Biographies & Memoirs
We’ve invited our partners at Water Street Studio to tell you about our collaboration in the Believe Write Share community project now under way:
At Water Street Studio, we believe people have stories to tell. We share those stories in our art, our writing, and in our community. Believe, Write, Share, our partnership project with the Central Rappahannock Regional Library, will enable local residents, young and old, to write about core beliefs and guiding principles—and share them with the community.
"Stepping in a rhythm to a Kurtis Blow.
Who needs to think when your feet just go?"
Tom Tom Club - The Genius of Love
Ed Piskor cannot rap or dance. He is no good with turntables or sampling. What Piskor can do is draw, which is why Hip Hop Family Tree is such an important testament to honoring the innovators and pioneers of the culture.
Hyperbole and a Half explores artist Allie Brosh's almighty id with a kind of courageousness usually reserved for walking on hot coals or taunting killer bees. Based on the popular blog of the same name, Brosh's book features anecdotes and musings from her life, complemented by pictures drawn with a basic paint program.
Sheer audacity is one of Brosh's best assets. Her stories are bold examinations of what she fears most in life and how these anxieties form her identity.
When a palm reader told Nicole J. Georges that her long-deceased father was very much alive, Nicole's first thought was, "Who does she think she is?" But the psychic was definitely onto something, and Calling Dr. Laura started to take shape.
In Michael Paterniti’s The Telling Room, he first encounters Páramo de Guzman while working in a deli after graduate school in the early 1990s. At $22 a pound he wasn’t going to taste it, but he wanted to know its story.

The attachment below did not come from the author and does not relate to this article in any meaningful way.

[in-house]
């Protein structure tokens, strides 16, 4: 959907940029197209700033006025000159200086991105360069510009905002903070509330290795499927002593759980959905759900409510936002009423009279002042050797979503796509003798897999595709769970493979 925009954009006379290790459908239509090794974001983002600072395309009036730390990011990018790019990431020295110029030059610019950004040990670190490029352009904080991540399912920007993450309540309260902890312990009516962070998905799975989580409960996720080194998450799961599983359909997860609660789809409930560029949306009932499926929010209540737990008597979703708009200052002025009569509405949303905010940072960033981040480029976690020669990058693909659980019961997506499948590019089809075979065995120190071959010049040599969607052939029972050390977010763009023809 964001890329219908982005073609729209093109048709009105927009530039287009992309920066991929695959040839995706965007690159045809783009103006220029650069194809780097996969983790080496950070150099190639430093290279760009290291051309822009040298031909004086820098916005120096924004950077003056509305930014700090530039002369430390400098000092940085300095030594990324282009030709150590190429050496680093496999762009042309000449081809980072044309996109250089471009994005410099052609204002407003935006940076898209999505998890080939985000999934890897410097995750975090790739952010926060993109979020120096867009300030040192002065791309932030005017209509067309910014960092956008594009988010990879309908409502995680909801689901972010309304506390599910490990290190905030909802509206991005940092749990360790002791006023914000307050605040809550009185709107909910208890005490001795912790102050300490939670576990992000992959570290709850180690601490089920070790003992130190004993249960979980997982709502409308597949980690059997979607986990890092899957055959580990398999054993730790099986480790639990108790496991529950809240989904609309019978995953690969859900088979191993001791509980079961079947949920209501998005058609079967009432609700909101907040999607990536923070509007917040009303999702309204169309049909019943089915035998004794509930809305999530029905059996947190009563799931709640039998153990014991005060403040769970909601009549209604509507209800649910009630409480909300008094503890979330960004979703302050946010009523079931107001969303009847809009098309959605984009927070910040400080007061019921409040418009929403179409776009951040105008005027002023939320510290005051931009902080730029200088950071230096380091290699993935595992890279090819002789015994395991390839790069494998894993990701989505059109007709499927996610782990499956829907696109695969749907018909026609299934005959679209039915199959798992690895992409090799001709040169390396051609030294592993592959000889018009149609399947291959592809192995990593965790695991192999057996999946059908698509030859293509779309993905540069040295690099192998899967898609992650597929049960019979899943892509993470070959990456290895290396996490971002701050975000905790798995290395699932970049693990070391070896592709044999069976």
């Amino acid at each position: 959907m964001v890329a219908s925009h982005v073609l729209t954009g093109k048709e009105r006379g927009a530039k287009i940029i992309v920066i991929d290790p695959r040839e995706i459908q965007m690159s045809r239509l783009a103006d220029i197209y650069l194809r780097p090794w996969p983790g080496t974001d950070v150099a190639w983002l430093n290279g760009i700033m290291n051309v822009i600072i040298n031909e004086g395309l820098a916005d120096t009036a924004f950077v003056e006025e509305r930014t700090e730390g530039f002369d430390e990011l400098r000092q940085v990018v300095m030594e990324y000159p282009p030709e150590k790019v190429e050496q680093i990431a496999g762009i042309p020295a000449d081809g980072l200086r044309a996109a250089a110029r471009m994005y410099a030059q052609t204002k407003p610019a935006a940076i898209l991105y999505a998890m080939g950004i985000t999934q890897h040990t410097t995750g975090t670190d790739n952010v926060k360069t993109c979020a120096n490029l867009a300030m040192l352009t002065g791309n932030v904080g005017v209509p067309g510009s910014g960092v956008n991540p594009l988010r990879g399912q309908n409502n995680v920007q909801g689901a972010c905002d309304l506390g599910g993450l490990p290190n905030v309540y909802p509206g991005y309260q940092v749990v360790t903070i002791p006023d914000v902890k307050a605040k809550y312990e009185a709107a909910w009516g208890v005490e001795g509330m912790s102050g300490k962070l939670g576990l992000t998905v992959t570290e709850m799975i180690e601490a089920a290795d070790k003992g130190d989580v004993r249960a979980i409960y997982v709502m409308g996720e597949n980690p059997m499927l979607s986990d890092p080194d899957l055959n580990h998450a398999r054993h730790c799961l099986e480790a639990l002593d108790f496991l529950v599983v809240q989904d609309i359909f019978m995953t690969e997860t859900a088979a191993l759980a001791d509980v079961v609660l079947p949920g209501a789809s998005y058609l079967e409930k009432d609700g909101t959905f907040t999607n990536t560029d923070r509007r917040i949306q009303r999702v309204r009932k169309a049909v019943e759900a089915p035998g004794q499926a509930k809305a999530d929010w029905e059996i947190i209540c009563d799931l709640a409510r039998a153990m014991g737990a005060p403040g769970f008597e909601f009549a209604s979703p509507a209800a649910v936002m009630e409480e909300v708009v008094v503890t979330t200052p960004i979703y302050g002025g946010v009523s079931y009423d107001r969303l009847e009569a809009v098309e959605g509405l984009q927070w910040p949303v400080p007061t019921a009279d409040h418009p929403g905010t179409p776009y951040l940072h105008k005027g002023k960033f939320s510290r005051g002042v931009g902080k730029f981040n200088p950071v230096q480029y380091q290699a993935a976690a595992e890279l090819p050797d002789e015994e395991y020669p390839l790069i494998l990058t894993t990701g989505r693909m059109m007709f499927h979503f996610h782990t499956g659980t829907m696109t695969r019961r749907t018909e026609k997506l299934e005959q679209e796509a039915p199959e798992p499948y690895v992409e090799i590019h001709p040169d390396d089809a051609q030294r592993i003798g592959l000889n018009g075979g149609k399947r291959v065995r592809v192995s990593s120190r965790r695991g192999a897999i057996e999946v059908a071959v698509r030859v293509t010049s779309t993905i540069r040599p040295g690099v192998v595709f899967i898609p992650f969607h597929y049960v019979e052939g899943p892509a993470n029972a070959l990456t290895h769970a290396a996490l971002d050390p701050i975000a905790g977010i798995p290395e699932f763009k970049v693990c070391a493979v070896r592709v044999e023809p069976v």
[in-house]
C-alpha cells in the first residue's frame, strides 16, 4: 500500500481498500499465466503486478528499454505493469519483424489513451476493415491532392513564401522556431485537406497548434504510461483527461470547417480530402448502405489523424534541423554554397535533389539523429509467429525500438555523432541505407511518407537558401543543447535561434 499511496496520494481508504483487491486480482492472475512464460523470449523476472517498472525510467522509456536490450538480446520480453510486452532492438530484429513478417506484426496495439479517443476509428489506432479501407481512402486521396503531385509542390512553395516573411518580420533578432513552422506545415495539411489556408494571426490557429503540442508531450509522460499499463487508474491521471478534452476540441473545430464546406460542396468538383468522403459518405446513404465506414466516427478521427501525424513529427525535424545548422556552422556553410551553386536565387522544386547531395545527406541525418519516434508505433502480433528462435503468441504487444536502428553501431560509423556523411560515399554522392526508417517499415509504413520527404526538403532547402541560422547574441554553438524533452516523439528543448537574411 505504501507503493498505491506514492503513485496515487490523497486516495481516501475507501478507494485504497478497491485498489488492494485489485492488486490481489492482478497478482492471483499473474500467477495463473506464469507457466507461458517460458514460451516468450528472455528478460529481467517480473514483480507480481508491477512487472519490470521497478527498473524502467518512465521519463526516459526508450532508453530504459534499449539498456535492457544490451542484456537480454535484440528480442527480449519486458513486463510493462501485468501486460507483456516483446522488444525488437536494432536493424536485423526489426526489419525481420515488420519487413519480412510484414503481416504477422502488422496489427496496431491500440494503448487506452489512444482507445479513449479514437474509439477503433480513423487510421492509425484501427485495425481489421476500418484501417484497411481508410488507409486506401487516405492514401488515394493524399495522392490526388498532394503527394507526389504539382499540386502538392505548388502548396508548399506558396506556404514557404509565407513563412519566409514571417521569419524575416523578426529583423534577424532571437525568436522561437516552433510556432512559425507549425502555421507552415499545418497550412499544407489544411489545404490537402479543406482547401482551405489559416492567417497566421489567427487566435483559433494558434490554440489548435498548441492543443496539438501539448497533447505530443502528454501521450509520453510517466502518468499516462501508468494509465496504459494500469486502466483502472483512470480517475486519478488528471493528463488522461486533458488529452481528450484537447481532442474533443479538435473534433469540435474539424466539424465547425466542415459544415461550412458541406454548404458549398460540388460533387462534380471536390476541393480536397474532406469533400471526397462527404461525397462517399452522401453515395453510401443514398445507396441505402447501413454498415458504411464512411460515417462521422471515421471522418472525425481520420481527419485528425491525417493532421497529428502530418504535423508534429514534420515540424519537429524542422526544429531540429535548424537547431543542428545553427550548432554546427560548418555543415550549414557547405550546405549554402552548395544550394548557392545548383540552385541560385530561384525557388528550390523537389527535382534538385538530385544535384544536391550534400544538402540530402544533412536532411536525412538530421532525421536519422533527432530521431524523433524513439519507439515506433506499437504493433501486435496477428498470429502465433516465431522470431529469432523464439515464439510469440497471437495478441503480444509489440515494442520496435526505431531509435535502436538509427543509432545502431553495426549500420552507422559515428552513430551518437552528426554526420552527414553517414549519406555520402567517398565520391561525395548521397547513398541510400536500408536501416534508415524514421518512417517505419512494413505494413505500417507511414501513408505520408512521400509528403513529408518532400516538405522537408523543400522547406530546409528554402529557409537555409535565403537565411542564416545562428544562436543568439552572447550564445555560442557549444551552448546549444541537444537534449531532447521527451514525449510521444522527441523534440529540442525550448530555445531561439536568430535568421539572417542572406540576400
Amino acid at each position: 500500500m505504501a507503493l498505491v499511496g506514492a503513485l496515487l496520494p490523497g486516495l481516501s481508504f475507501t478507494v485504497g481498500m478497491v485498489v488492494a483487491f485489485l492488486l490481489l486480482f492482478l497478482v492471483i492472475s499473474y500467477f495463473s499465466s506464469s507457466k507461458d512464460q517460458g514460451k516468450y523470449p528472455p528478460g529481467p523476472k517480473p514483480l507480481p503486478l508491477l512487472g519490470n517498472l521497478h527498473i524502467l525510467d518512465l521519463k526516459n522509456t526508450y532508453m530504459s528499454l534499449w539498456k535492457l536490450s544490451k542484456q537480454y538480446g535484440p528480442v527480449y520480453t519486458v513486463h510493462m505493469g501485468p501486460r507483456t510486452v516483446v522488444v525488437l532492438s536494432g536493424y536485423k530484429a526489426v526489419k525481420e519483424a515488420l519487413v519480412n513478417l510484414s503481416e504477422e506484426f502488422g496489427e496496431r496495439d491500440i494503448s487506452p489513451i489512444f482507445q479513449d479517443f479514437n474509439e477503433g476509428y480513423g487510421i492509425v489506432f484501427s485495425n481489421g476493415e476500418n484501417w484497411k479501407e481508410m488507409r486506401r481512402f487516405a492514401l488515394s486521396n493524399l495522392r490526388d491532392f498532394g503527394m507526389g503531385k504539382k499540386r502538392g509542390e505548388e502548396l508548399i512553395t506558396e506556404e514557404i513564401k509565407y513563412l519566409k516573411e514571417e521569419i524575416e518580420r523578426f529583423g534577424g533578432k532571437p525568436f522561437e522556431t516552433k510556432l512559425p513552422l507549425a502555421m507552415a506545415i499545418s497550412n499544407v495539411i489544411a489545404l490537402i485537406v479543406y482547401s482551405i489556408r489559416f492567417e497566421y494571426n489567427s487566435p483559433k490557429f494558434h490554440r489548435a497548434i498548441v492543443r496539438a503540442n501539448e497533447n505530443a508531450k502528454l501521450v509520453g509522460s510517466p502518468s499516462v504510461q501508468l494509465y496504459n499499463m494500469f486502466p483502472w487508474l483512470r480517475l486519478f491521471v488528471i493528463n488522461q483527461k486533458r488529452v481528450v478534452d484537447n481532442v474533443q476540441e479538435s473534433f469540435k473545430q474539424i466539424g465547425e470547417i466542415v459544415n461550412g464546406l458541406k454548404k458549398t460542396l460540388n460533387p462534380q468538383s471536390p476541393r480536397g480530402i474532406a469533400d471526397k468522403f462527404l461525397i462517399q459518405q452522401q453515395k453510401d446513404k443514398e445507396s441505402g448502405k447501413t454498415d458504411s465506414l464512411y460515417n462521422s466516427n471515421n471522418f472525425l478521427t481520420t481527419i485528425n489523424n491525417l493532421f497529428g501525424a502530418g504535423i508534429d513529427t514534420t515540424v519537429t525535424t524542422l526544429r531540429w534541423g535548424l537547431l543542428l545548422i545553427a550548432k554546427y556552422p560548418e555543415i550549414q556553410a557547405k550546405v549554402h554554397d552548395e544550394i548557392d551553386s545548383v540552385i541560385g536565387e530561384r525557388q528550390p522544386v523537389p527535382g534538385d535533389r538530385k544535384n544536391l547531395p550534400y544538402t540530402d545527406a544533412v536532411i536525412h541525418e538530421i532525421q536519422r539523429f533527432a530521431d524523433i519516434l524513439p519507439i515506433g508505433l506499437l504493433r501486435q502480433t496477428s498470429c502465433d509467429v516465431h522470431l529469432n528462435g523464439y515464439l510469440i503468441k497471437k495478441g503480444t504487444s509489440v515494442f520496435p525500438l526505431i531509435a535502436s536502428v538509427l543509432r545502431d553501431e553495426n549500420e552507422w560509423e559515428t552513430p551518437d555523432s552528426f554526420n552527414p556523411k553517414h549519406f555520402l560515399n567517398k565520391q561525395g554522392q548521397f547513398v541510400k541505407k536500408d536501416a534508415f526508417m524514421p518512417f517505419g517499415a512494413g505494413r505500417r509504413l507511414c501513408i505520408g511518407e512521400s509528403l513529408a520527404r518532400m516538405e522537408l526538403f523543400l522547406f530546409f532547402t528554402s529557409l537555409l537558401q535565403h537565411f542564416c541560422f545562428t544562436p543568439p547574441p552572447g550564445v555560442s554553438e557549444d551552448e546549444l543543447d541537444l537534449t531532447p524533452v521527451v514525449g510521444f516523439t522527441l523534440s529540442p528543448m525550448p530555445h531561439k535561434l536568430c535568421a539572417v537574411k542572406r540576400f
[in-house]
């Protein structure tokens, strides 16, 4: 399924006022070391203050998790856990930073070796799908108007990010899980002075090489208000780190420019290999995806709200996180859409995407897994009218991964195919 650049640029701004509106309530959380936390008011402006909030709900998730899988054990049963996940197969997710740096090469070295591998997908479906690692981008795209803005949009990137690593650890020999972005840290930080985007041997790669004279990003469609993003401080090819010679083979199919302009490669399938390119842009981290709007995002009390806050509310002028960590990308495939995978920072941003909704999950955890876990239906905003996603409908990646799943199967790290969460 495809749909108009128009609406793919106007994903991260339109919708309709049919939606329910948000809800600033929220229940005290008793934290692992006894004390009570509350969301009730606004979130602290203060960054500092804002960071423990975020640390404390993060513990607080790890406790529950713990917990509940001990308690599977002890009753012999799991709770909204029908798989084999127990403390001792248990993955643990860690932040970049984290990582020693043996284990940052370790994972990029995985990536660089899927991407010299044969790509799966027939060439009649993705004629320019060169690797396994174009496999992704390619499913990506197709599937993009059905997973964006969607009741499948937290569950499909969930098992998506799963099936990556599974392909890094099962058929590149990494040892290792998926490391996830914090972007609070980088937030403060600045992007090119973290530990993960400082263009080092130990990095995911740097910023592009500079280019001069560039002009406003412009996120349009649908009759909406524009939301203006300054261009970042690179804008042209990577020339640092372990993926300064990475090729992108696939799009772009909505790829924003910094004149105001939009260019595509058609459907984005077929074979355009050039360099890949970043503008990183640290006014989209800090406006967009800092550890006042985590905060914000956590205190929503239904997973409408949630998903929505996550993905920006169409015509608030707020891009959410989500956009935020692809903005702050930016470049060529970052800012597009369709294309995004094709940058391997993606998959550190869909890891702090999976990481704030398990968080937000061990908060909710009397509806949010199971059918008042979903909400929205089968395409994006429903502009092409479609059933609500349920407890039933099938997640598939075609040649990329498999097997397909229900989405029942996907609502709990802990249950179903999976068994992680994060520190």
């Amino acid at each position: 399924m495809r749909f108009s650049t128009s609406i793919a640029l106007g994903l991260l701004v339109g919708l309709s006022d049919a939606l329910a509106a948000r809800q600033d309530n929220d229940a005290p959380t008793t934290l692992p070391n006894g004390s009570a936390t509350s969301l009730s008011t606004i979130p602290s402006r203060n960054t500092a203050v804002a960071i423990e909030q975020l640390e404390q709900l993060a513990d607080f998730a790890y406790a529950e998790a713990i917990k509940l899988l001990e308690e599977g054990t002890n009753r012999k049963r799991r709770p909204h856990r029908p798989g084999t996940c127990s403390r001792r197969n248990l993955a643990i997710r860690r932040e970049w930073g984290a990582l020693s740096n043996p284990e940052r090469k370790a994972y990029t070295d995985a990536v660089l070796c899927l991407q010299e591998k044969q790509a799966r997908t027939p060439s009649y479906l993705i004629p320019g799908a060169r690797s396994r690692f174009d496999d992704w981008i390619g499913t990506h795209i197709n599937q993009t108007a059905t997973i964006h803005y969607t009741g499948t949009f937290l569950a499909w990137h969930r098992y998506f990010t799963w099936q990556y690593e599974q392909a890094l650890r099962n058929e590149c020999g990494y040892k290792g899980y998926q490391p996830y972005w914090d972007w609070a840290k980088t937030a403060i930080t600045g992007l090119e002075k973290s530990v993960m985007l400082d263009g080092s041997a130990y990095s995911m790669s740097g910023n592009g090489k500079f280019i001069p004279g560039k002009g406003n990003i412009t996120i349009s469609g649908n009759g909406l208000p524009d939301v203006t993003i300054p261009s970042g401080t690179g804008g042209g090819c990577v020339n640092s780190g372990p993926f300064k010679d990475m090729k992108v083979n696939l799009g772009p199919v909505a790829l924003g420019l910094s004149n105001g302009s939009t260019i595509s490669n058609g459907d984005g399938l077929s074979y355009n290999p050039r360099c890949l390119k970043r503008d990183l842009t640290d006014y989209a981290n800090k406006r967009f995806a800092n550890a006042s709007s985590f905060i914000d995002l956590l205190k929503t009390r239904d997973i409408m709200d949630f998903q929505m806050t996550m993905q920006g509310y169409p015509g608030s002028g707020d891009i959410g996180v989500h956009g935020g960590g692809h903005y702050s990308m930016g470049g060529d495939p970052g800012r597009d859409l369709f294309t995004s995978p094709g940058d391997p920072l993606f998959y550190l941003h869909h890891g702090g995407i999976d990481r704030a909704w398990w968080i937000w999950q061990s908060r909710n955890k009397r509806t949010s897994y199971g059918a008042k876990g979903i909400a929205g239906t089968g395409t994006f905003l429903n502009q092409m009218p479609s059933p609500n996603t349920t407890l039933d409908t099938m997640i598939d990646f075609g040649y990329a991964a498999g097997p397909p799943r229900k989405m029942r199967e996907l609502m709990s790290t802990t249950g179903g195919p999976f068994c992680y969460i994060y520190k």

You Don't Know Me But You Don't Like Me documents Nathan Rabin's journey into two vastly different but equally mocked musical fan bases. Phish and Insane Clown Posse are about as far away as you can get from each other in terms of sound, lyrics, and subject matter. The one thing that they do have in common is that their fans have very few qualms about conscious-altering substances.
That's how Rabin finds his ticket in. He's been going through some issues lately—actually he's been going through issues his whole life. Lower-class with a foster-home upbringing, Rabin managed to carve a niche for himself in Chicago writing for the A.V. Club, a cultural review publication that belongs to The Onion. Despite that success, it certainly cannot help to be diagnosed bipolar, which is exactly what happened to Rabin on his journey.
In Born Standing Up, Steve Martin looks back at his comedy career in a way that few artists are able to do. He not only has succeeded in his craft, he also has the luxury of being able to step back from the act and make sense of just what it was all about.
In the 1970's and 80's, Martin attained a kind of success usually reserved for rock stars. He filled up arenas and released number one albums, but Martin is quick to point out that this was no overnight sensation. He spent his youth trying to break into the entertainment business by working at Disneyland and writing for the Smothers Brothers Comedy Hour.
First off, yes, it is that Dahmer. Secondly, yes, this book is written and drawn by a man named Derf Backderf.
My Friend Dahmer is much more than just a grisly expose on the teenage life of a future serial killer; it is also a rumination on the culture of 1970's suburbia, where teens were left to their own devices in the wake of divorce or career-minded parents.
A Street Cat Named Bob is the true story of a young man who is a recovering heroin addict who was homeless in London. He became part of a government program that found him an apartment and started him in a rehab program. Then he met Bob, the orange street cat who became attached to him and refused to leave the apartment’s hallway for weeks. James finally let Bob into his apartment, and they developed a fast friendship that benefited both of them.
Jim Henson: The Biography approaches the man through his work. This makes sense since, as he was the artist who redefined puppetry, Henson created and entertained almost non-stop for four decades.